With the staggering statistic that 20-25% of college women report surviving rape or attempted rape, (according to this report,) the news that a bar in Spokane, Washington- home to a large student population- has chosen to name a drink “Date Grape Koolaid” is the latest appalling example of how rape culture is continually perpetuated.
The Daiquiri Factory’s Facebook page is filled with disparaging comments by the administrators targeting those who express their disappointment at the bar’s decision to make light of something as serious as date rape. (Warning: these comments are incredibly insensitive and offensive.)
The internet is rife with articles showing the shocking and distasteful manner in which the company is defending its name choice. Buzzfeed and Feministing have covered the story on their respective websites, check out their coverage to see just how far the Daiquiri Factory is taking this outrageous attempt at humor. The most terrible part? The company continues to defend the name “Date Grape Koolaid,” and even mock anyone who attempts to explain what seems to be a glaringly obvious point: rape is never funny. Sign the petition started on Left Action to try and convince that dropping the name is the right thing to do.
It’s so great to be back at Breakthrough after an incredible semester abroad in Buenos Aires! It was definitely an exciting time to be in the Argentine capital— I was there for the madness as the nation celebrated only its 30th year of uninterrupted democracy, and it was really wonderful to get the chance to live amongst such passionate and engaged people. With some unforgettable adventures behind me I’m ready to get back to work and focus on the exciting stuff Breakthrough is planning!
“As we remember Nirbhaya on the first anniversary of her death, we must continue to learn from what happened. We must remember that for every Nirbhaya, there are countless girls and women whose names do not become symbols of courage or justice. We must remember that what killed Nirbhaya was not a group of horrifically misguided individuals, but a culture with scant respect for girls and women. Hopefully, she will be the one who shows us the way to a world in which girls and women are valued and boys and men are not violent – or silent.”—by Breakthrough founder, president, and CEO Mallika Dutt for Reuters.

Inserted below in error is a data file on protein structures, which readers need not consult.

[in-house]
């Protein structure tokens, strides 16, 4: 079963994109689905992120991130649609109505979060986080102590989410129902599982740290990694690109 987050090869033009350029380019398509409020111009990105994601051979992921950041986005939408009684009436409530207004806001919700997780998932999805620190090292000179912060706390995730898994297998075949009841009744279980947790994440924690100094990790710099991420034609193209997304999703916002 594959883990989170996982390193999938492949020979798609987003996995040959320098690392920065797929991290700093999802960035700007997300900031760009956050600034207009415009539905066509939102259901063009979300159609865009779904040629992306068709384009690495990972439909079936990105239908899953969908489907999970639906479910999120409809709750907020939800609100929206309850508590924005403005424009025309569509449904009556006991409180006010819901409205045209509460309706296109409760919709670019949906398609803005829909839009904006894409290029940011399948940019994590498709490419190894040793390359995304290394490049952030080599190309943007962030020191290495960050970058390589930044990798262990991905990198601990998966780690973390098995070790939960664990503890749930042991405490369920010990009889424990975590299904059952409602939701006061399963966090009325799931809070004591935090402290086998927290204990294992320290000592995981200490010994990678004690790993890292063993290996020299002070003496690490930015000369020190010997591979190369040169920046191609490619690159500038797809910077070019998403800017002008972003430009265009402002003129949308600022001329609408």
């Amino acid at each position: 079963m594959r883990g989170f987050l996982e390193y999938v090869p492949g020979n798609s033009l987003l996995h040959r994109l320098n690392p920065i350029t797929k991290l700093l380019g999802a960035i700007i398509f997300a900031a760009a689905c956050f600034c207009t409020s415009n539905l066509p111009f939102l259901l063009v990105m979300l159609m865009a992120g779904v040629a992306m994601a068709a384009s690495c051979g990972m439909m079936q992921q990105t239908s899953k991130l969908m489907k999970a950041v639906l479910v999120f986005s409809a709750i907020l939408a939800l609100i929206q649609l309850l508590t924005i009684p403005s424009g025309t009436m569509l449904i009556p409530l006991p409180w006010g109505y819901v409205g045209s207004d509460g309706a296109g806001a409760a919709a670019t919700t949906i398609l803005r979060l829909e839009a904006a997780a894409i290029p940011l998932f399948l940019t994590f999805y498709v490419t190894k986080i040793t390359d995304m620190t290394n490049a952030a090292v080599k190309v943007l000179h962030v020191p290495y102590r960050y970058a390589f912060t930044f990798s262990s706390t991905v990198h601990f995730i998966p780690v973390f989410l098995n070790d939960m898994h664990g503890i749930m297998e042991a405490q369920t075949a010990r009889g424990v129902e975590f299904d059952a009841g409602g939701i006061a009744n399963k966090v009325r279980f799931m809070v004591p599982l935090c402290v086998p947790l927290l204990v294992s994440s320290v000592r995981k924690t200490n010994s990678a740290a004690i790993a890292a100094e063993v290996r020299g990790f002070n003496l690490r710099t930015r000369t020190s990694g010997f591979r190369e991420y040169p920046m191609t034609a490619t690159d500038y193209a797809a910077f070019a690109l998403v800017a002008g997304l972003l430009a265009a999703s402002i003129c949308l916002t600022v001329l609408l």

Pakistani workers from NGOs perform during an anti-rape protest in Lahore on September 14, 2013. Arif Ali/AFP/Getty Images
Reading up on the horrific news about the rape of a 5 year old girl in Lahore, Pakistan, I came across this really interesting photograph at the top of an article. Having spent the earlier half of my life in Pakistan, I have seen many rallies about different issues, many of which lead to destruction of other people’s private properties, burning and looting of shops, breaking car windows and burning effigies or tires on main roads.
This is the first time I have seen an element of creative theatrical performance as a way to protest physical and sexual violence against women and girls. I think part of the reason is that people in that region are very much tired of seeing violence in daily lives, and so they adopt more and more peaceful means of protesting. Another more interesting part is that the demographics of politically engaged people are changing. Unlike 10-12 years ago, more urban, middle and upper class youth are becoming politically and socially active now.
I believe that is a good sign, because it means a whole generation of people that was perviously detached from social and political change is now engaged. There is more pressure on the old structures, politicians, political parties and rulers to listen to younger (and fresher) perspectives. It means that there is hope for change, and perhaps a more peaceful future.